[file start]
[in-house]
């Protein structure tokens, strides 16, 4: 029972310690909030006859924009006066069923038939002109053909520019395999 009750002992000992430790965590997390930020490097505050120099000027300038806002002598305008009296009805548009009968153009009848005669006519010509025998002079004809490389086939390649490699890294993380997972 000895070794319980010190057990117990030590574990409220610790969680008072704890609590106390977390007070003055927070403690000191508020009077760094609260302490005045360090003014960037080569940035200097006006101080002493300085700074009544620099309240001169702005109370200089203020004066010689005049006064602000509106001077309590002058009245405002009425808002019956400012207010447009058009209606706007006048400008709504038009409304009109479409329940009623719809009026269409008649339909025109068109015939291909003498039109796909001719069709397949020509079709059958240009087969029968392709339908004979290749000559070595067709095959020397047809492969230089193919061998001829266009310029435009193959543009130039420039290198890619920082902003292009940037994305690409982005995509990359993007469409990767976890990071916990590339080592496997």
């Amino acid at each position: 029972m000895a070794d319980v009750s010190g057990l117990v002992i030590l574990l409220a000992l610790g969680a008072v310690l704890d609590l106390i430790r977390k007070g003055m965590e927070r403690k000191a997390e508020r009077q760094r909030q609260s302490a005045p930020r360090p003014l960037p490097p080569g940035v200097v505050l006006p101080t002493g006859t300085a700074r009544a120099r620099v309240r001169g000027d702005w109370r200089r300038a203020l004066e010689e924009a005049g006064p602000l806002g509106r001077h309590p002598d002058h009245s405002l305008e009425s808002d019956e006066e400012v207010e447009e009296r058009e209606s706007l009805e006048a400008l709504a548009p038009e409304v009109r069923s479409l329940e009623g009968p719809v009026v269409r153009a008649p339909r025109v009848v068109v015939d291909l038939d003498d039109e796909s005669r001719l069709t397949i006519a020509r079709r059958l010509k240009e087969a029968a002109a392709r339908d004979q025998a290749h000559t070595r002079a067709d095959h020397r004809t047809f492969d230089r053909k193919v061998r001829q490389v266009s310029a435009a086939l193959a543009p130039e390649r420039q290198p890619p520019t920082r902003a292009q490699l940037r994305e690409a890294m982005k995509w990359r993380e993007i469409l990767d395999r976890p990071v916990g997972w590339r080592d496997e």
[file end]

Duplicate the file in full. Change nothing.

[in-house]
């Protein structure tokens, strides 16, 4: 029972310690909030006859924009006066069923038939002109053909520019395999 009750002992000992430790965590997390930020490097505050120099000027300038806002002598305008009296009805548009009968153009009848005669006519010509025998002079004809490389086939390649490699890294993380997972 000895070794319980010190057990117990030590574990409220610790969680008072704890609590106390977390007070003055927070403690000191508020009077760094609260302490005045360090003014960037080569940035200097006006101080002493300085700074009544620099309240001169702005109370200089203020004066010689005049006064602000509106001077309590002058009245405002009425808002019956400012207010447009058009209606706007006048400008709504038009409304009109479409329940009623719809009026269409008649339909025109068109015939291909003498039109796909001719069709397949020509079709059958240009087969029968392709339908004979290749000559070595067709095959020397047809492969230089193919061998001829266009310029435009193959543009130039420039290198890619920082902003292009940037994305690409982005995509990359993007469409990767976890990071916990590339080592496997």
């Amino acid at each position: 029972m000895a070794d319980v009750s010190g057990l117990v002992i030590l574990l409220a000992l610790g969680a008072v310690l704890d609590l106390i430790r977390k007070g003055m965590e927070r403690k000191a997390e508020r009077q760094r909030q609260s302490a005045p930020r360090p003014l960037p490097p080569g940035v200097v505050l006006p101080t002493g006859t300085a700074r009544a120099r620099v309240r001169g000027d702005w109370r200089r300038a203020l004066e010689e924009a005049g006064p602000l806002g509106r001077h309590p002598d002058h009245s405002l305008e009425s808002d019956e006066e400012v207010e447009e009296r058009e209606s706007l009805e006048a400008l709504a548009p038009e409304v009109r069923s479409l329940e009623g009968p719809v009026v269409r153009a008649p339909r025109v009848v068109v015939d291909l038939d003498d039109e796909s005669r001719l069709t397949i006519a020509r079709r059958l010509k240009e087969a029968a002109a392709r339908d004979q025998a290749h000559t070595r002079a067709d095959h020397r004809t047809f492969d230089r053909k193919v061998r001829q490389v266009s310029a435009a086939l193959a543009p130039e390649r420039q290198p890619p520019t920082r902003a292009q490699l940037r994305e690409a890294m982005k995509w990359r993380e993007i469409l990767d395999r976890p990071v916990g997972w590339r080592d496997e």